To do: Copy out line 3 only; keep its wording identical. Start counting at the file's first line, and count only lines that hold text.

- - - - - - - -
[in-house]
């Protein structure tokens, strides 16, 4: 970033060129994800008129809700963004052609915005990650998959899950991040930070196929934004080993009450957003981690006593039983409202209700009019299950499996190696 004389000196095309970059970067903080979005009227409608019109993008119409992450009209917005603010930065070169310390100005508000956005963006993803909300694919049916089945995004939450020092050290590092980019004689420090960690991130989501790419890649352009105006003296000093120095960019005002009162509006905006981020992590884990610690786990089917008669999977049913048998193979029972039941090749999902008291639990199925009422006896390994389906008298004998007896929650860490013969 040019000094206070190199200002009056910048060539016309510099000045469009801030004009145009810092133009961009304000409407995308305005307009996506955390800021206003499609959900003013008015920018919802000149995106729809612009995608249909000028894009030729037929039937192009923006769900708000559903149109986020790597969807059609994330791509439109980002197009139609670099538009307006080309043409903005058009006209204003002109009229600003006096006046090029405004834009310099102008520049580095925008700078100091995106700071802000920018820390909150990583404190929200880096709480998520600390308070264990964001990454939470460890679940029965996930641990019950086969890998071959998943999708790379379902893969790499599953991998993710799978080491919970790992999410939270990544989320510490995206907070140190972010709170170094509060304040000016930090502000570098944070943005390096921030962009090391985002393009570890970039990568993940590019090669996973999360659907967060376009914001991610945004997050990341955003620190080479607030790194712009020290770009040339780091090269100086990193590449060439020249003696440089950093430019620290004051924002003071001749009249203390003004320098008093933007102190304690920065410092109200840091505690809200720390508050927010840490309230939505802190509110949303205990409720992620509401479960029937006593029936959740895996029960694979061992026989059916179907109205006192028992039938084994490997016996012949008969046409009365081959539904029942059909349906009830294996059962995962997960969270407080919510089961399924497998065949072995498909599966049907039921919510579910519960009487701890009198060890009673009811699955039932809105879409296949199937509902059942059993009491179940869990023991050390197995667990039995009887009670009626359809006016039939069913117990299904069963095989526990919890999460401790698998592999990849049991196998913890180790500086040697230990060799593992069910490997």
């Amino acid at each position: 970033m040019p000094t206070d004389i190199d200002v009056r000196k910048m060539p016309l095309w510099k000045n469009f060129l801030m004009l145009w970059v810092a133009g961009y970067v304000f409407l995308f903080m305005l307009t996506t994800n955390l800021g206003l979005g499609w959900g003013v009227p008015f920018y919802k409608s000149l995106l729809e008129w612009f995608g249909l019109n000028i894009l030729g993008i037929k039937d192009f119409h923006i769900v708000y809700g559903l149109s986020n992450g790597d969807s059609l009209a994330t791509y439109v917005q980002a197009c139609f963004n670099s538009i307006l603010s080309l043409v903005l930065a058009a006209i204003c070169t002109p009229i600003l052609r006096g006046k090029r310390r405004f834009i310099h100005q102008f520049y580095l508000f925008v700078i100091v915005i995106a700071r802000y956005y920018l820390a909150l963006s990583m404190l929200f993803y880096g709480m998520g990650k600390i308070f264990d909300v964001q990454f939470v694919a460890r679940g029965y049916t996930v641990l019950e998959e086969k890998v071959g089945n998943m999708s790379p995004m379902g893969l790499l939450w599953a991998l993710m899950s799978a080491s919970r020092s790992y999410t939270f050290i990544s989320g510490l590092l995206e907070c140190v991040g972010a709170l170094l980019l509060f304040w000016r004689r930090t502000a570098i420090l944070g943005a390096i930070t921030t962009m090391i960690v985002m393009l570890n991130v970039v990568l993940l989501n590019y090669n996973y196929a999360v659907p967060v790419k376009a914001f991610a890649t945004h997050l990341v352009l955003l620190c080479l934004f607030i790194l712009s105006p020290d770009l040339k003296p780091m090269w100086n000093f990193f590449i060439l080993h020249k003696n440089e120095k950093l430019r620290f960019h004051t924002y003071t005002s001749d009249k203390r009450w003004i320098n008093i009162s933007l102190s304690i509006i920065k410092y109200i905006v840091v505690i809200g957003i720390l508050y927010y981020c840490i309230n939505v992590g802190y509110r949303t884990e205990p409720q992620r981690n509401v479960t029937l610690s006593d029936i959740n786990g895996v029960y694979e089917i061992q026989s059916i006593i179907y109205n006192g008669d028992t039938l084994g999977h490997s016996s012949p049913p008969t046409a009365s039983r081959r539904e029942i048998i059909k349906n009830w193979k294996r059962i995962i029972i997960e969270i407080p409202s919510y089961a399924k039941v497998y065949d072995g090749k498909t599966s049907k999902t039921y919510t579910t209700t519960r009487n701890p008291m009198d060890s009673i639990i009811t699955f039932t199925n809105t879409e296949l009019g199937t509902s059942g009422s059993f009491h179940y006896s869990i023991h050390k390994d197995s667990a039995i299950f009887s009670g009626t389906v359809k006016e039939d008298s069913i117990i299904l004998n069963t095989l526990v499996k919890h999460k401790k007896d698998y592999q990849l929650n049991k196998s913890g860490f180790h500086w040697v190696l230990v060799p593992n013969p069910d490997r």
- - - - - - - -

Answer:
């Amino acid at each position: 970033m040019p000094t206070d004389i190199d200002v009056r000196k910048m060539p016309l095309w510099k000045n469009f060129l801030m004009l145009w970059v810092a133009g961009y970067v304000f409407l995308f903080m305005l307009t996506t994800n955390l800021g206003l979005g499609w959900g003013v009227p008015f920018y919802k409608s000149l995106l729809e008129w612009f995608g249909l019109n000028i894009l030729g993008i037929k039937d192009f119409h923006i769900v708000y809700g559903l149109s986020n992450g790597d969807s059609l009209a994330t791509y439109v917005q980002a197009c139609f963004n670099s538009i307006l603010s080309l043409v903005l930065a058009a006209i204003c070169t002109p009229i600003l052609r006096g006046k090029r310390r405004f834009i310099h100005q102008f520049y580095l508000f925008v700078i100091v915005i995106a700071r802000y956005y920018l820390a909150l963006s990583m404190l929200f993803y880096g709480m998520g990650k600390i308070f264990d909300v964001q990454f939470v694919a460890r679940g029965y049916t996930v641990l019950e998959e086969k890998v071959g089945n998943m999708s790379p995004m379902g893969l790499l939450w599953a991998l993710m899950s799978a080491s919970r020092s790992y999410t939270f050290i990544s989320g510490l590092l995206e907070c140190v991040g972010a709170l170094l980019l509060f304040w000016r004689r930090t502000a570098i420090l944070g943005a390096i930070t921030t962009m090391i960690v985002m393009l570890n991130v970039v990568l993940l989501n590019y090669n996973y196929a999360v659907p967060v790419k376009a914001f991610a890649t945004h997050l990341v352009l955003l620190c080479l934004f607030i790194l712009s105006p020290d770009l040339k003296p780091m090269w100086n000093f990193f590449i060439l080993h020249k003696n440089e120095k950093l430019r620290f960019h004051t924002y003071t005002s001749d009249k203390r009450w003004i320098n008093i009162s933007l102190s304690i509006i920065k410092y109200i905006v840091v505690i809200g957003i720390l508050y927010y981020c840490i309230n939505v992590g802190y509110r949303t884990e205990p409720q992620r981690n509401v479960t029937l610690s006593d029936i959740n786990g895996v029960y694979e089917i061992q026989s059916i006593i179907y109205n006192g008669d028992t039938l084994g999977h490997s016996s012949p049913p008969t046409a009365s039983r081959r539904e029942i048998i059909k349906n009830w193979k294996r059962i995962i029972i997960e969270i407080p409202s919510y089961a399924k039941v497998y065949d072995g090749k498909t599966s049907k999902t039921y919510t579910t209700t519960r009487n701890p008291m009198d060890s009673i639990i009811t699955f039932t199925n809105t879409e296949l009019g199937t509902s059942g009422s059993f009491h179940y006896s869990i023991h050390k390994d197995s667990a039995i299950f009887s009670g009626t389906v359809k006016e039939d008298s069913i117990i299904l004998n069963t095989l526990v499996k919890h999460k401790k007896d698998y592999q990849l929650n049991k196998s913890g860490f180790h500086w040697v190696l230990v060799p593992n013969p069910d490997r």